Thus, the magic mountain, this idyllic retreat from reality, becomes a place in which Mann can explore his ideas. So what exactly is the world of Davos Platz? What does it represent? Thomas Mann has carefully constructed a parallel world in which ideas are played out as action, but not in the mundane (in both the earthbound and the commonplace senses of the word) ways we are used to in our real existence. Rather, the ideas and ideals investigated in the novel are exploded in a series of almost parodic, highly stylised, greatly exaggerated scenes. The duel between Settembrini and Naphta, for example, is the clash of totalitarianism and liberalism played as high farce; the suicide of the Dionysian Peeperkorn, meanwhile, is on the surface an extreme over-reaction to events, but it points to the imperative for such a character – a lover of life, a nurturer of the senses, a sensualist – to be enmeshed in, central to the affairs of life, which Peeperkorn, usurped in the affections of Mme Chauchat by Hans Castorp, could no longer claim. And so Mann presents us with ourselves in gaudy relief, all the better to see our faults, our foibles. How better to observe the fatuity of our actions than to see them through the distorting lens of caricature?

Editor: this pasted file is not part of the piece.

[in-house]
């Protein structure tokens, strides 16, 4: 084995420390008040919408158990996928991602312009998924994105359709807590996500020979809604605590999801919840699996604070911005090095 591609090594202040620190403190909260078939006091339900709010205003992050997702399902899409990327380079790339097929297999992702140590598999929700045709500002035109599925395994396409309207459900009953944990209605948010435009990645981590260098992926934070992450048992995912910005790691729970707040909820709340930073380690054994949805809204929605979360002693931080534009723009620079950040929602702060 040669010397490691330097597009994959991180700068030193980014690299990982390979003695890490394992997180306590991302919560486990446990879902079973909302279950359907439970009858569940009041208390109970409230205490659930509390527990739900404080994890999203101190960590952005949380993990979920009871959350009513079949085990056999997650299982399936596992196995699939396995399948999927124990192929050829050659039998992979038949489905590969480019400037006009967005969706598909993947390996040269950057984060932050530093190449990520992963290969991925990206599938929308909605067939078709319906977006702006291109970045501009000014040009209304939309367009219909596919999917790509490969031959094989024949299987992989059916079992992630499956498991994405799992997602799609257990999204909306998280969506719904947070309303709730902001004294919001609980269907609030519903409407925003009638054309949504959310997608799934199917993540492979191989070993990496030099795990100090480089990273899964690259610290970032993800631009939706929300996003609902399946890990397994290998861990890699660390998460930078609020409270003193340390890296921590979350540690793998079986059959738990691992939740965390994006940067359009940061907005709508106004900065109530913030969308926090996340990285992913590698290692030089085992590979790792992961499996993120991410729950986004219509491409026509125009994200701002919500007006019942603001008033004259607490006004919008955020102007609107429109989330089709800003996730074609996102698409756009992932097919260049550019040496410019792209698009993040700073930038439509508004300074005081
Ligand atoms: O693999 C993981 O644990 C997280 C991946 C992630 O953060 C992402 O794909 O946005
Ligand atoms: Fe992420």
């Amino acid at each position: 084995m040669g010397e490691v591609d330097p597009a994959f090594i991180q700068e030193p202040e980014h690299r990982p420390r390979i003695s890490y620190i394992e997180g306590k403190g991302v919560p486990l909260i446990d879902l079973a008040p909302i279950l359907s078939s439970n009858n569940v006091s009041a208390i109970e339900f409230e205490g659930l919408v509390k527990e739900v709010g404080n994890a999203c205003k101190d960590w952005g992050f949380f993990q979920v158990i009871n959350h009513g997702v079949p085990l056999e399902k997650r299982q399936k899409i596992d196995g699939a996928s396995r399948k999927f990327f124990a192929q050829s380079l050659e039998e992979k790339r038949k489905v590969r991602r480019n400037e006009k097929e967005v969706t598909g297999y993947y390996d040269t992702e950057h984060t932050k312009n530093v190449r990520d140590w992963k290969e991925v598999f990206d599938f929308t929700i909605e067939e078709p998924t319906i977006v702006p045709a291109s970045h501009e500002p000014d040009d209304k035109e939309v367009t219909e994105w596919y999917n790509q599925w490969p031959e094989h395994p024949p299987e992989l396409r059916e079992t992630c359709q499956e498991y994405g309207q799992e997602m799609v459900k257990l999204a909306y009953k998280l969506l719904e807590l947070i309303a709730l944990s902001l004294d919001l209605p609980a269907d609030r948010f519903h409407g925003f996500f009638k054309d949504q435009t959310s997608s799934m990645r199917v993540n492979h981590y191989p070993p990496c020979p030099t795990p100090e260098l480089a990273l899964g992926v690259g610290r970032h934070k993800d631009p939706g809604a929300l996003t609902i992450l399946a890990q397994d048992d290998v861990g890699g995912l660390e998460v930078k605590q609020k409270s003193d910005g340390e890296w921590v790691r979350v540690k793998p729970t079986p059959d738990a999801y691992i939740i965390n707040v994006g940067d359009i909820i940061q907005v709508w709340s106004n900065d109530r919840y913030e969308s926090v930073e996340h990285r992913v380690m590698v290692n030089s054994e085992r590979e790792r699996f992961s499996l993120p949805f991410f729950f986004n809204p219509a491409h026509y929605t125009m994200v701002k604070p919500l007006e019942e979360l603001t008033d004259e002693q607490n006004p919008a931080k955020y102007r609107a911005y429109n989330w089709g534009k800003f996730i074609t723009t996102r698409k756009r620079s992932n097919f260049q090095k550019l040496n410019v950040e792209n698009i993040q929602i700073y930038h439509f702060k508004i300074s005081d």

This, alone, would be enough to make The Magic Mountain an important novel, but it would be quite wrong to suggest that its greatness lies merely in the fact that it presents a caricatured mirror-image of 1920s civilisation: that would be a recipe for literary meaningfulness, but not greatness and, further, it would run the risk of didacticism. What makes this novel great is its central character, Hans Castorp, the ‘simple-minded but shrewd young hero’, as Mann describes him, and the serial dialectical interplays between him and those who presume to teach him – Settembrini, Naphta, Peeperkorn, Joachim, Mme Chauchat and Doctor Behrens. In this way, Mann weaves an extraordinarily complex fabric in which he can explore the inextricable interconnectedness of death and time, time and myth, myth and science, science and art, art and education, education and life, life and death. It builds into a portrait of a world of great beauty which, nonetheless, finds itself on the cusp of terror. A paean to humanism, it sends a strong warning to us all and suggests – only suggests – a means of salvation.